By Dawn Faith
For singer-songwriter Dawn Faith, writing the worship anthem for the Renew Our World campaign became a transformative experience. Here, she honestly shares her story of creating a song that shaped her life, and the hopes she holds for how it will shape others.
Even though I’d been born and raised in social justice, I hadn’t really been involved in climate change or any issues of the environment. Those at Renew Our World really wanted this as the key focus of the song. But for me, this was really hard. Honestly!
I had always thought: “God made the planet for me, and it’s mine. So I can just do whatever I want.” I never felt a sense of responsibility towards the earth. I never felt that looking after it could be a form of worship. I had no sense of gratitude to God for giving me this incredible, beautiful, intricate little ball that just randomly hangs in the middle of the universe.
So, I first had to spend a lot of time reading up on what was going on around me. And that was quite overwhelming. And scary. It took me to the far end. I thought maybe we should just go around just saying to one another, “I’m sorry” all the time. Because we screw up so much. So it started out as a really apologetic song.
Then, I went to the other side and explored the beauty of what creation is supposed to look like. I watched a lot of Discovery Channel.
And then I went to Scripture. And I read about the different ways the earth is referred to in the Bible. About its intricate connectedness to God. How everything worships him. How everything is about him, everything is for him, everything is around him and with him.
All these different emotions taught me how to respond in song.
As we worship our Creator, we join in God’s mission to renew all of creation. God calls us to put justice at the heart of our worship.
You don’t put out a piece of art, a piece of music and not live differently. This song forced me to take stock of my own life at home. Do I know where I get my clothes and where they are made? What did it cost the planet to get them to me? Do I need to have beef every night? What’s the consequences of having beef? And most recently, I’ve started my own small garden and I’m trying to be self-sufficient. And I’m teaching my son to be responsible for watering, and toknow where the water comes from, and that everything is connected.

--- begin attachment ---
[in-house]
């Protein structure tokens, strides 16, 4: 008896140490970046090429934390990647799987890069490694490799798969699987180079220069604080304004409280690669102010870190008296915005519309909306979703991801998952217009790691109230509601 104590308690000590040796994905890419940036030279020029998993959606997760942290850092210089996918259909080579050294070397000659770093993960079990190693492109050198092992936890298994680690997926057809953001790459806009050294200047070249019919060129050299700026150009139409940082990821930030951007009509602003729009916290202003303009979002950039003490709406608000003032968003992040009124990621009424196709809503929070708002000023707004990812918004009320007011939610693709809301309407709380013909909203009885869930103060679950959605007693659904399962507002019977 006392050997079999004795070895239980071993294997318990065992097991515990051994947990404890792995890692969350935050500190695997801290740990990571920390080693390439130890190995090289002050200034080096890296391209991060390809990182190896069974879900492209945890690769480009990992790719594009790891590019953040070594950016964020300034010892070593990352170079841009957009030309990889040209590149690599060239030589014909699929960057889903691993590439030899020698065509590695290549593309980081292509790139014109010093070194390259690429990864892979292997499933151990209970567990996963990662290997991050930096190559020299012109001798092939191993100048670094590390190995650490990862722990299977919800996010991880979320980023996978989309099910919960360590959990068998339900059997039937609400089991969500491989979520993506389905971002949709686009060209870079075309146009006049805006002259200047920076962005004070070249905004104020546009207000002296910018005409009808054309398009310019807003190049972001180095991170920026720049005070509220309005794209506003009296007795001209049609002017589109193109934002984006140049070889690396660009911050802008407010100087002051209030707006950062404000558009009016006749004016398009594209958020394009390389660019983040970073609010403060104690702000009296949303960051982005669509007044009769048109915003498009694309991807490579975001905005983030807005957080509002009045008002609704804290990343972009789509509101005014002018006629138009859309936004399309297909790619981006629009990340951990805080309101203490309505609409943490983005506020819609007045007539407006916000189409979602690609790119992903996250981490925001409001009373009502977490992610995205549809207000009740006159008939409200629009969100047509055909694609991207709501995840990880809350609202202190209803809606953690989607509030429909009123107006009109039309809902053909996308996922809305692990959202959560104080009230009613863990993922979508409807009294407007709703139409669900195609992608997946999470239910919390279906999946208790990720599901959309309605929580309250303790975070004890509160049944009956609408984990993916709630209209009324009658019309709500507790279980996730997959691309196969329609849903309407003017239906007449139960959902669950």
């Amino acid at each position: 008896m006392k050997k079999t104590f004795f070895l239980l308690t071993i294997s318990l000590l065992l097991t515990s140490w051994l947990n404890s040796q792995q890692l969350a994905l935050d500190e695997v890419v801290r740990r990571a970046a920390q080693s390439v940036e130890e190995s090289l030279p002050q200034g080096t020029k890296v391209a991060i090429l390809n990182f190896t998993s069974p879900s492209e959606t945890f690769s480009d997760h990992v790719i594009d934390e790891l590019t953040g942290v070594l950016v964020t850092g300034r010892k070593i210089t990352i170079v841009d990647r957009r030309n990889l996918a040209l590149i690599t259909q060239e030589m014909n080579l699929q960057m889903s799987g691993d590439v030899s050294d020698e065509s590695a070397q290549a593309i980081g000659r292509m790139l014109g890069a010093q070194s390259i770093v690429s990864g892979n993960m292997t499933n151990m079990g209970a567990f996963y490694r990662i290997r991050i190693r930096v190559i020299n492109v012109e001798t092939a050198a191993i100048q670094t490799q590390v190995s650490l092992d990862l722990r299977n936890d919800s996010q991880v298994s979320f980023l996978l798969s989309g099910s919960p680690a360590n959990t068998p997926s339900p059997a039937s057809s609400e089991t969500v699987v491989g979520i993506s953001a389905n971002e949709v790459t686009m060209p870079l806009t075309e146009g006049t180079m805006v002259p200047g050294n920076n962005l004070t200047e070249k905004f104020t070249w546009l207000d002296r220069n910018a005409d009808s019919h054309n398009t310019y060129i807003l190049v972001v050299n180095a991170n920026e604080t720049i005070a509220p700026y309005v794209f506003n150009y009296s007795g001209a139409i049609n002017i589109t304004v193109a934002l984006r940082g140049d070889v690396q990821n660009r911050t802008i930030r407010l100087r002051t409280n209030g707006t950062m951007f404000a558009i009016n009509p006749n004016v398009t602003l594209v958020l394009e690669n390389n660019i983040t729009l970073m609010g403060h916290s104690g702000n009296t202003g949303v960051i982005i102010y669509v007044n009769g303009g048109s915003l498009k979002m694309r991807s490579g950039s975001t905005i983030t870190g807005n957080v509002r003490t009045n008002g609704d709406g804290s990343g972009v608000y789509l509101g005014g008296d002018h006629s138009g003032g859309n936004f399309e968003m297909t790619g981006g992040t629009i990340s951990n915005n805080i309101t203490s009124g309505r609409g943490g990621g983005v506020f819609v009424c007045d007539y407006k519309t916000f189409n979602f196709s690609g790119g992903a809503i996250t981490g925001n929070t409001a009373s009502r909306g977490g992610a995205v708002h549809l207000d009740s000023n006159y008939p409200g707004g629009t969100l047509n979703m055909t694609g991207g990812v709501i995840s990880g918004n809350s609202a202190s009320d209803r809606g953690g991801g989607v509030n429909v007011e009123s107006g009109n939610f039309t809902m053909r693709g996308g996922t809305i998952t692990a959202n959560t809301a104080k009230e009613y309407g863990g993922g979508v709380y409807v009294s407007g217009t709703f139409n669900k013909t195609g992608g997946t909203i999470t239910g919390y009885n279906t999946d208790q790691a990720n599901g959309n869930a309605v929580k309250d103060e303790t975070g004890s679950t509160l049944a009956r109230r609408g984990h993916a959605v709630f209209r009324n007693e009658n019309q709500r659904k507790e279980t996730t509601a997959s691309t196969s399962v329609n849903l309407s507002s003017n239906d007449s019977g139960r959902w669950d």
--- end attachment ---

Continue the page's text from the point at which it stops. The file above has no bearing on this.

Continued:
You know, the church has to change its idea of what worship is in order for us to embrace worshiping him in different ways. We need to transform and diversify it. We want songs that are about exaltation, adoration, and prayer. And also, about justice. But, it feels awkward to sing about climate change in church when we’re not talking about justice in church. If we were, there would be more songs about justice, about refugees, about the marginalised.
I had to learn a new language to write this song. How else could I write about how the trees are not doing so great, and the ice is melting – and find a rhyme and melody for that? I had to find a melody that wasn’t ‘black’, and it wasn’t ‘white’. Music has been segregated, you know. So I had to find a melody that would cross culture, colour, genre.
I started writing this song in Johannesburg on my own. Then, I worked it up with the song’s producer, Gabriel Wilson, and Viv Benjamin, coordinator of Renew Our World, and we looked to the Scriptures. We would write lyrics, and then check whether it was Biblical. We had heated arguments about the interpretations and how we understood the bible. Gabe was amazing. Not only is he a great artist and musician and producer, he’s a passionate lover of Christ.
With the drums, I wanted it to sound like marching, like an army of Christians coming up to God and saying: I know we stuffed it up. We can see the forests groaning in need of resurrection, we can see the waters rising, and sometimes we are so lost we don’t know which way we’re going. We want God to bring us back and show us that original picture of Eden. To remind us of His blueprint, what He originally wanted. We go back to the architect who drew the plans that were supposed to sustain us for all eternity, and we ask to speak our future into being, as he did in the beginning. And this time, to do it with us.
This song is one of the hardest songs I’ve had to write. It’s an offering, a prayer. My prayer.
Raising your voice in song is a powerful act of worship. It lifts up to God the concerns of our heart, transforms our own hearts and minds to be more like Christ, and inspires us to deepen our love and concern for our neighbours, especially those suffering poverty and environmental disasters in the changing climate. As we worship our Creator, we join in God’s mission to renew all of creation. God calls us to put justice at the heart of our worship.
‘Away with the noise of your songs! I will not listen to the music of your harps. But let justice roll on like a river, righteousness like a never-failing stream!’ (Amos 5:23-24).
Dawn Faith is a recording artist, speaker, author, social activist and the host of her own TV show “Deep & Meaningful”. She’s also a former TEAR employee, as part of our education team. She uses her music, faith and extraordinary passion for justice to pursue change in this world. Dawn lives in Johannesburg with her husband Nick and their young son.